Docu-horror film about a cult.
The Veil is one of those horror films I am somewhat surprised I had not heard of before. One would think a film with Jessica Alba and Thomas Jane would have caused a bit more of a splash. However, after watching the film I began to understand why the film isn’t widely known.
The film chronicles the return to a cult area that had been part of a mass suicide twenty-five years earlier. Jim Jacobs (Thomas Jane) is the cult leader, and we hear about his exploits from sole survivor Sarah (Lily Rabe). First of all, naming a cult leader Jim and cutting him to look like infamous People’s Temple leader Jim Jones is just lazy storytelling. Jim Jones is a terrifying figure in his own right, and the cheap copy/paste cult villains we get are little more than frustrating. So, Jane does a competent mimicry of Jones, but there isn’t a lot to define him as a unique character.
Newcomers to cult horror might appreciate some of the twists and turns the narrative throws, but anyone familiar with the subgenre or the horror genre as a whole will predict most of what is going to happen. It is weird to me that cults are so rarely done well in film. The followers have to be gullible or defective in some way. I have to give this film some credit in showing that Jacobs demonstrates seemingly supernatural abilities in the flashbacks.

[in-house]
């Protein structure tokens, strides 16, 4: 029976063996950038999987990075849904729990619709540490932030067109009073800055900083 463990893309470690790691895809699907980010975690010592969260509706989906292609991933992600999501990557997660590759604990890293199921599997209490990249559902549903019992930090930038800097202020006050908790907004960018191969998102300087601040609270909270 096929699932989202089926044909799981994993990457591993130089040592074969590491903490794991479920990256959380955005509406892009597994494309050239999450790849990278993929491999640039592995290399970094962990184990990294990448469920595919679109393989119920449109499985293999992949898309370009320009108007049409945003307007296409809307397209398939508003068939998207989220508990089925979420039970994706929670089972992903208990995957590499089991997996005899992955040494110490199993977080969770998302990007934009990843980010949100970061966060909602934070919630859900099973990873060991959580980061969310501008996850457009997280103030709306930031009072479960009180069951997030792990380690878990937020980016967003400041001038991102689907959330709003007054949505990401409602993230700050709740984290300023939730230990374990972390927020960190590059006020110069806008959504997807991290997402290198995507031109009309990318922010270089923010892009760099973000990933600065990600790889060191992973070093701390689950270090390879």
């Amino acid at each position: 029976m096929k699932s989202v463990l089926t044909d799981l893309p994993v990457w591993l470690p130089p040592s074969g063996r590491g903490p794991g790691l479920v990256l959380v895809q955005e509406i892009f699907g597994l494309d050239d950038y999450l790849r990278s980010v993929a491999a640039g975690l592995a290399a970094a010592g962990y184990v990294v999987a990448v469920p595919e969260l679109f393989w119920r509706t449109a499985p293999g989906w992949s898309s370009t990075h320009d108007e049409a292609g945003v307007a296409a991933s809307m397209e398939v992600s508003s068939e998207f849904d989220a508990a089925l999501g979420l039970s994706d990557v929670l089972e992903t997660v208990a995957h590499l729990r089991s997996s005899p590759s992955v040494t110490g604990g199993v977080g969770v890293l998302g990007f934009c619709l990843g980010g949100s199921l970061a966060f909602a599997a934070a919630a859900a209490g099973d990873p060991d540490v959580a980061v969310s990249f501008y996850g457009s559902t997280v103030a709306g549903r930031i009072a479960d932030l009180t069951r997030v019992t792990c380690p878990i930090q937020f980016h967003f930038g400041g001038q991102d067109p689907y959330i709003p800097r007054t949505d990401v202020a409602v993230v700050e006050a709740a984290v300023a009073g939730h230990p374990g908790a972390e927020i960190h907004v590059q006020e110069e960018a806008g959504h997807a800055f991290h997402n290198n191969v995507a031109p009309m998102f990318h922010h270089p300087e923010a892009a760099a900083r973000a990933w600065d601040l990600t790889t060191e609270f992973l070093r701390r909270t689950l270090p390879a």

Due to descriptions you will probably think the film is found-footage—it isn’t. Whoever marketed the film did a poor job as a lot of folks are going to skip anything that appears to be found footage anymore. The camerawork is fine I guess—it neither detracts nor adds much to the overall story. The camera attempts to add a documentary feel, which did nothing for me, but I could see it annoying some.
The story itself tries to force in as many twists and surprises as it possibly can, and it does so through committing the cardinal sin of film. The movie literally lies to you—not through some twist (that would be fine), but by showing you numerous scenes that contradict later moments. Further, as the plot develops much of the hinging narrative elements become increasingly stretched. I am willing to give a lot of room in my suspension of disbelief, but this one pushed it too far.
We also have another “Oh one of our close friends just died in a tragic accident that seems suspicious, oh well, better continue making our crappy documentary.” The acting is painful (I think Monsturd may have had better). I winced at some of the dramatic moments because they hurt my soul in their terrible awkwardness.
Take a bordering on plagiarized setup, add a bunch of crystal meth infused mythical mumbo jumbo, lousy actors, and a bunch of stupid stuff and you have this film. Good work everyone. 1/10